Over here in John Andrews Land we fight the status quo. WordPress is great, and the plug-in architecture is great, but we don’t build businesses on free, open source code unless we trust it. And we don’t trust free, open source code unless we have checked it. And we don’t rely upon free, open source WordPress plugins unless we know we have taken appropriate risk-management steps, addressing what we consider to be typical concerns when dealing with software, but which the modern world seems to think are optional:
- does the code conform to programming best practices? At least a little?
- does the code include obvious or less-than-obvious security flaws?
- does the plugin abide by the rules to help support the idea of upgrade? Will WordPress break when next upgraded?
- does the plug in warrant a plug-in? Maybe it doesn’t do enough to be worth the risk?
- is the WordPress plugin “phoning home”, sending business intelligence to the plugin owner, or otherwise exposing us to unexpected consequences of use, such as hidden links or cloaking?
It sure costs more to do things right, but it sure costs a lot to fix problems in real time, too. Which is your preference?
We can’t check all of WordPress. We rely on that large community of eyeballs looking at it for months prior to release, and the even larger community of eyeballs looking at it during the months after release, to help make sure it is worthy. That’s how Open Source works. But that is NOT the case for plugins. A plugin author may never share his code until publication time. Many plug-ins see very few installs compared to large open source projects. Even 1,000 users will not lead to good code if that is 1,000 non-programmer users (common with WordPress plugins). We look at plugin code very carefully.
This morning I reviewed another plugin from a well-respected SEO plugin author, and there in the code are all sorts of “potential problems“. All around the web you read “you should have this plugin for SEO” and yet, a quick review by my far-less-than-professional PHP coding eyes shows divide by zero gotchas, opportunity for injections by hackers, and risky reliance on system variables that are not as genuine as the PHP manual might suggest. This isn’t rocket science, but it is web programming, and we’re talking about the basics of web application programming in PHP here. i don’t need to send this one to a php security expert. I know it’s dead just by looking at the code myself.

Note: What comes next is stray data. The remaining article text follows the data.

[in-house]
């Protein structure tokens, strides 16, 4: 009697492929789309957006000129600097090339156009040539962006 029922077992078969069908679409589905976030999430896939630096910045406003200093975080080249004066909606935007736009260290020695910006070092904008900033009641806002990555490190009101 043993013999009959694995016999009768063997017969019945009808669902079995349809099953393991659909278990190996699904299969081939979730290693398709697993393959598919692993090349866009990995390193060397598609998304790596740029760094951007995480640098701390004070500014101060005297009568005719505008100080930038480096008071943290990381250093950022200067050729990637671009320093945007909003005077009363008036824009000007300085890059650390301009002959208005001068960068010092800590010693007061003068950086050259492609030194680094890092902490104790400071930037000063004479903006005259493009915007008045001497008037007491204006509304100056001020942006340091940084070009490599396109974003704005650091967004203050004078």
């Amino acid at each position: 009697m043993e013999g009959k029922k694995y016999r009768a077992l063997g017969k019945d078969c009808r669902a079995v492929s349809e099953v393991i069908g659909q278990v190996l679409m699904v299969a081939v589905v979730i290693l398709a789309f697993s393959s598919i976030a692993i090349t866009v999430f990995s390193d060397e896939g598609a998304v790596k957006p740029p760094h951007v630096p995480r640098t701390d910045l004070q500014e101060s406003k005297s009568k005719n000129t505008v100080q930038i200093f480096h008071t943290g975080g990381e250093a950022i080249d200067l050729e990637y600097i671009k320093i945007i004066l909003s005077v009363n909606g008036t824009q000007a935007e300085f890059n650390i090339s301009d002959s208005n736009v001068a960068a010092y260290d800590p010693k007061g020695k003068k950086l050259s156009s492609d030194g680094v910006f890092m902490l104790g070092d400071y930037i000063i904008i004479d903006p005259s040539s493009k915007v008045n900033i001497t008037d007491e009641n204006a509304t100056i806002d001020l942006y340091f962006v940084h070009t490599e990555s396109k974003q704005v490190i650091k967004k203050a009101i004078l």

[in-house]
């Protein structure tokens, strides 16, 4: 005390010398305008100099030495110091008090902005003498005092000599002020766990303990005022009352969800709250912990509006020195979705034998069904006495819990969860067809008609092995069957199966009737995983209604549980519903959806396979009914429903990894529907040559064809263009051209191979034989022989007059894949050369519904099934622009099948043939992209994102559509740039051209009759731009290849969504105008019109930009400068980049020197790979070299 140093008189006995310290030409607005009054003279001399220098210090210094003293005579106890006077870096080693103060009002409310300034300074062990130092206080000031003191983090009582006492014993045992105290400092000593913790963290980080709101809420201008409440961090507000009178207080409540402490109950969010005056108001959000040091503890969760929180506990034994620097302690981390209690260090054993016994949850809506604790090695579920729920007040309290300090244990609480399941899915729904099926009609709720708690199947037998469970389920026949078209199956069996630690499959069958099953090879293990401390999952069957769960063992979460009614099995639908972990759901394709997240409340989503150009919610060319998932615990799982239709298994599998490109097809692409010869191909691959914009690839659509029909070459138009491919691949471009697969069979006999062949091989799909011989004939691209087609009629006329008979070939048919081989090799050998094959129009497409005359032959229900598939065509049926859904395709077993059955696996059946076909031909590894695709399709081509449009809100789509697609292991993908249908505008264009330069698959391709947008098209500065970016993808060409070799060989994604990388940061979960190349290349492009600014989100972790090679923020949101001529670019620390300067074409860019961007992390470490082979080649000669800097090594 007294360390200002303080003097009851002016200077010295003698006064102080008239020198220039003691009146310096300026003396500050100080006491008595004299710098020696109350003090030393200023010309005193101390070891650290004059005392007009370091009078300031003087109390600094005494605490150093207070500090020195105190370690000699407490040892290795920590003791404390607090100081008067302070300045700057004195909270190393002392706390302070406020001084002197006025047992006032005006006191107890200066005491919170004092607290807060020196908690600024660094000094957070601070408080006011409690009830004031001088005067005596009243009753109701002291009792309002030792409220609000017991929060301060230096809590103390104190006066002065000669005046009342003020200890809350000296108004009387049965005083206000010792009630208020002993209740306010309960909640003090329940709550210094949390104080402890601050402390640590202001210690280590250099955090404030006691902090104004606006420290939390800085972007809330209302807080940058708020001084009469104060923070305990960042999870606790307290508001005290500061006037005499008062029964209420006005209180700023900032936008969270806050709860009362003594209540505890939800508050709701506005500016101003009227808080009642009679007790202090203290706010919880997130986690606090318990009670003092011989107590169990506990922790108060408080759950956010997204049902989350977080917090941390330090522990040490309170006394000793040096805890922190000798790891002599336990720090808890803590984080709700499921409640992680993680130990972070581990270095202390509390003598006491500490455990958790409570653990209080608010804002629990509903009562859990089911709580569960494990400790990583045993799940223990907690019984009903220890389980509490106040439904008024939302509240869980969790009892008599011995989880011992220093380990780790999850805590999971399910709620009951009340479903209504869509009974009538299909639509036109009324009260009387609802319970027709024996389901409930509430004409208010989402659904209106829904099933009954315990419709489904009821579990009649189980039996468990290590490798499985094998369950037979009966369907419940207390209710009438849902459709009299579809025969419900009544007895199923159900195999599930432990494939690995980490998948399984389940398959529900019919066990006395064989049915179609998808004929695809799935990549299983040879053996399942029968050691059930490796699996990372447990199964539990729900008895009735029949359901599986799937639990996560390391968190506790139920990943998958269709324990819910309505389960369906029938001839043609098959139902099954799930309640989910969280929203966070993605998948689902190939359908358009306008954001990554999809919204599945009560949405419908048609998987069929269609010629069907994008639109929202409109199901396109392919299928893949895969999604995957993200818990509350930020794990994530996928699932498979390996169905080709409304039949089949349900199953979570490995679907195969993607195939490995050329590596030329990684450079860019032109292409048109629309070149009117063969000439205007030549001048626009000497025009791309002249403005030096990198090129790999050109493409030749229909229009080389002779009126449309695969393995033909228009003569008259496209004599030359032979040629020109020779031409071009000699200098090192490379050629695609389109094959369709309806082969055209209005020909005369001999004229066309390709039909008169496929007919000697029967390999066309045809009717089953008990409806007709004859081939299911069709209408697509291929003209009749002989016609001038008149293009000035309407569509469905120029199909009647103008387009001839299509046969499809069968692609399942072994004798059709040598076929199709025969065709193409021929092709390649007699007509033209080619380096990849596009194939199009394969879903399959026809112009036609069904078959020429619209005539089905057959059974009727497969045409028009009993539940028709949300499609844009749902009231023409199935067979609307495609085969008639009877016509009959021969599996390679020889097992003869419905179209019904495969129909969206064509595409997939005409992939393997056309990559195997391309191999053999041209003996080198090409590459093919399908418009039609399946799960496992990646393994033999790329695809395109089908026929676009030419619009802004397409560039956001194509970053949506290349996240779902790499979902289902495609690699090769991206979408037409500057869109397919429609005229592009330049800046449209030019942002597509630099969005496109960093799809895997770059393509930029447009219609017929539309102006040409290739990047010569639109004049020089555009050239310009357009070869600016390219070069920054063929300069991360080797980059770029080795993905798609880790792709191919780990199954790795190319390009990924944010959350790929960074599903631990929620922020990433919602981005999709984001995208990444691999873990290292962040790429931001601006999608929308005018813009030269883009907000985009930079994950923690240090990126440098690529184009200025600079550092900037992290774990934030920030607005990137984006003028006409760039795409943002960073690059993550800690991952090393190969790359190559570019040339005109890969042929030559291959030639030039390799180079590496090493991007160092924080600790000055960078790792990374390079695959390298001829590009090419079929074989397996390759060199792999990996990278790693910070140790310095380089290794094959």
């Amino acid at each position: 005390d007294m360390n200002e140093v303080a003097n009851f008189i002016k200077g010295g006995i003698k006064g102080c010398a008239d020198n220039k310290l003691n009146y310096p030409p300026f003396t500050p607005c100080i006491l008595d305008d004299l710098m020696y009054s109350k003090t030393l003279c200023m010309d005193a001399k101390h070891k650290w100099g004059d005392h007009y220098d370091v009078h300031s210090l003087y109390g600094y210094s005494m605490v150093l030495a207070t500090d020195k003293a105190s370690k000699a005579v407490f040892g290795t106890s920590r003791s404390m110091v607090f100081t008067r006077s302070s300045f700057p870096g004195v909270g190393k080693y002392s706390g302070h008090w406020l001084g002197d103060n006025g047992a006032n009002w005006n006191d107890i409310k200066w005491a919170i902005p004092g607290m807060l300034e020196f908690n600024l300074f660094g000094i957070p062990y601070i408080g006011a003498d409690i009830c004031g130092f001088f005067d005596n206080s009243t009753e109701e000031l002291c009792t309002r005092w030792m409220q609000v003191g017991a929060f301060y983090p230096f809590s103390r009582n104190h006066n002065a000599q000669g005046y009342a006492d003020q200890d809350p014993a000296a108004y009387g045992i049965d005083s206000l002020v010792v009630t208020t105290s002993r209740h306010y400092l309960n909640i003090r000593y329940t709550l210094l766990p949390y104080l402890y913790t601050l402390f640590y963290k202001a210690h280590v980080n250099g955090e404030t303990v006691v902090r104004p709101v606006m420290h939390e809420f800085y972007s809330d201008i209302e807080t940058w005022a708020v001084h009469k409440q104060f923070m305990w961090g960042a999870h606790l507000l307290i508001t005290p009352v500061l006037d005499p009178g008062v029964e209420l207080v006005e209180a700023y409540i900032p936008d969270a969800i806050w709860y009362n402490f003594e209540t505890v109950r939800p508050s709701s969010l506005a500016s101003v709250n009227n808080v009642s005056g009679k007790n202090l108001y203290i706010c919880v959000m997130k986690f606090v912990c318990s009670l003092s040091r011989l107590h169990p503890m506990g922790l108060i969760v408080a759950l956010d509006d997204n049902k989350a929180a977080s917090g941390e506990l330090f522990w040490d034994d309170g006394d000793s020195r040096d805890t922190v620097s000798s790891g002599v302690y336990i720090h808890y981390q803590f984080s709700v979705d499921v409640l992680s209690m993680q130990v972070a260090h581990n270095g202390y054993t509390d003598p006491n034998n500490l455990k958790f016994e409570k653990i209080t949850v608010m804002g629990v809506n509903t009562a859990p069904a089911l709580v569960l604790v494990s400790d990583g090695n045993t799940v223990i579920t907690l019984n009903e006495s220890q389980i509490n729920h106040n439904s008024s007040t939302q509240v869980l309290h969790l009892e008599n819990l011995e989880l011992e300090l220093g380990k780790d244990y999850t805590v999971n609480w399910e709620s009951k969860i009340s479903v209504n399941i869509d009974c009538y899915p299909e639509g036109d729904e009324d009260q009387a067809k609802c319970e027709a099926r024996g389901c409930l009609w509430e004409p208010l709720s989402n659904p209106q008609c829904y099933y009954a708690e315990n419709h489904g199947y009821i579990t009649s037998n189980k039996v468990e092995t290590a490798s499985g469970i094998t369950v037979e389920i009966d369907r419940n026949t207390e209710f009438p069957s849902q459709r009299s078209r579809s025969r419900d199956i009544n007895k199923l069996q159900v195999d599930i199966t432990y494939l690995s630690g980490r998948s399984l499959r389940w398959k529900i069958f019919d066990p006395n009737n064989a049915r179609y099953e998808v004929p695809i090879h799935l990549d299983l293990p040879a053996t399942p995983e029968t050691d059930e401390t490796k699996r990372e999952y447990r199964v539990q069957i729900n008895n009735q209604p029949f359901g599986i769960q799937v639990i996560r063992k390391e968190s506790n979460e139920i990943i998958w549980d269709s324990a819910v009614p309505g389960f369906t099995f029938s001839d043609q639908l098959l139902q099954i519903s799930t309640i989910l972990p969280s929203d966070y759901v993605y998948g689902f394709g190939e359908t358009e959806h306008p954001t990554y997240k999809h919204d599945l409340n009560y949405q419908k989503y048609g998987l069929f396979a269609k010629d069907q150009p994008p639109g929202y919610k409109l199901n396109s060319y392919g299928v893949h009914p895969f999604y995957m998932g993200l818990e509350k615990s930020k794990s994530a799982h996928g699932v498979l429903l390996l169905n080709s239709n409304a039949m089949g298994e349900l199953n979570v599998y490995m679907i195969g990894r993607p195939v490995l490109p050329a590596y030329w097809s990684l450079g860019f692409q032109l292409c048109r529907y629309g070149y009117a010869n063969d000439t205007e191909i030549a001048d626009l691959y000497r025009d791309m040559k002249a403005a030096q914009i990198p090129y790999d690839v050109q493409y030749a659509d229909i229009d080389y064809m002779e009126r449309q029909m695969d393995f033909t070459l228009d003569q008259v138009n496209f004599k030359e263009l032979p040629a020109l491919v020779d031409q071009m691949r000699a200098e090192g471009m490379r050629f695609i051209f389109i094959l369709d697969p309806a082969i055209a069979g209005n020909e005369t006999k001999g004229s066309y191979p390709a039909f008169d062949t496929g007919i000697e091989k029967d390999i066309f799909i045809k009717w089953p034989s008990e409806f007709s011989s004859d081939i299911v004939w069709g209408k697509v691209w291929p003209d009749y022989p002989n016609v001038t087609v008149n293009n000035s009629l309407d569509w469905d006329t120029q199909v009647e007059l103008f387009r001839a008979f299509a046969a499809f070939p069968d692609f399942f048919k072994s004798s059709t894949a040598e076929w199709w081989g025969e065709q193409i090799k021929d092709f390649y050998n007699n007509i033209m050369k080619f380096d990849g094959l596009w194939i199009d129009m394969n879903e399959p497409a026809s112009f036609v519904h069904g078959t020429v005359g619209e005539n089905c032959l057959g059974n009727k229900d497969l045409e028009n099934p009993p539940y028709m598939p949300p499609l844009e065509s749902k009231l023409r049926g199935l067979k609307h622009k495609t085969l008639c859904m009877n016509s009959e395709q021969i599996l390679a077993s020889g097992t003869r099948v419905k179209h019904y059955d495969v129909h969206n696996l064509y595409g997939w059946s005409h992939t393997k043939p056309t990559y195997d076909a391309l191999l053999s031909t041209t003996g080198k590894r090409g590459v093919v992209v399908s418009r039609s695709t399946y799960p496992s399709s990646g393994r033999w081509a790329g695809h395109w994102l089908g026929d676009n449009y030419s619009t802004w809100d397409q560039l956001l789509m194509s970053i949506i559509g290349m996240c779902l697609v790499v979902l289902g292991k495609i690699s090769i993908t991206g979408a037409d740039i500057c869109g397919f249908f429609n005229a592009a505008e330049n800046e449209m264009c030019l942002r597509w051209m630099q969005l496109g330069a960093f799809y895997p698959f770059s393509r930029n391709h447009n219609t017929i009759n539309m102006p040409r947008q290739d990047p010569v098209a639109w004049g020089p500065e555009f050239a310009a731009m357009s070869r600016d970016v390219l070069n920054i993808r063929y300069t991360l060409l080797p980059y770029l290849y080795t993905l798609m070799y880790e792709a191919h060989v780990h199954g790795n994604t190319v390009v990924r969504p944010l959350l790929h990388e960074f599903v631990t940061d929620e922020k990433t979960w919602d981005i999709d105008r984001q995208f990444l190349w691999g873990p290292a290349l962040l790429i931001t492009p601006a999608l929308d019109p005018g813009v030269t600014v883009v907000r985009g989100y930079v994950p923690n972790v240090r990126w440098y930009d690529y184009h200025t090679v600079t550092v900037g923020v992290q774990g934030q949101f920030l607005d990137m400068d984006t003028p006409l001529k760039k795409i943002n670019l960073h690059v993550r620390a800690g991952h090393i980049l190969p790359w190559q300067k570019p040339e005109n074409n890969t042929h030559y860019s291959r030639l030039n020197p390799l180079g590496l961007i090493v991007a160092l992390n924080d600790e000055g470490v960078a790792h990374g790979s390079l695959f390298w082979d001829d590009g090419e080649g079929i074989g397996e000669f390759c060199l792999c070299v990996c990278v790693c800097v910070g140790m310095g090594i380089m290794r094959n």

What is the cost of a bad plugin? Well, you may not care if one day your visitors see a PHP error on the screen. You may even have error reporting turned off completely. You can get problems fixed in a day or so anyway, so no harm done, eh? Well, when was the last time you looked at what is in your WordPress database? I mean looked at the content in the database… using some database tool. Time and again I find volumes of bad data filling WordPress databases, which are hidden from the blogger because WordPress is smart enough to skip over them at display time. But they are still there… and with every upgrade, they carry forward. And one day the database tables break. Or some injected code gets run. What. A. Mess. Or WAM v2.0
A good SEO consultant charges in excess of $200 per hour for routine technical work, as does a good PHP security consultant. That reflects the cost of maintaining the ability to perform as a knowledgable consultant. It takes time to audit code, but not a lot of time, especially when compared to what it takes to rebuild a database that has been corrupted with invalid characters or mussed-up attempted code injections. Unless your risk management plan includes “just start over”, it seems wise to spend a little money and get your site checked out before there are problems.
Not every “SEO plug in for WordPress” is a must-have, and some are not even worthy of the time it takes to download them. How do you know?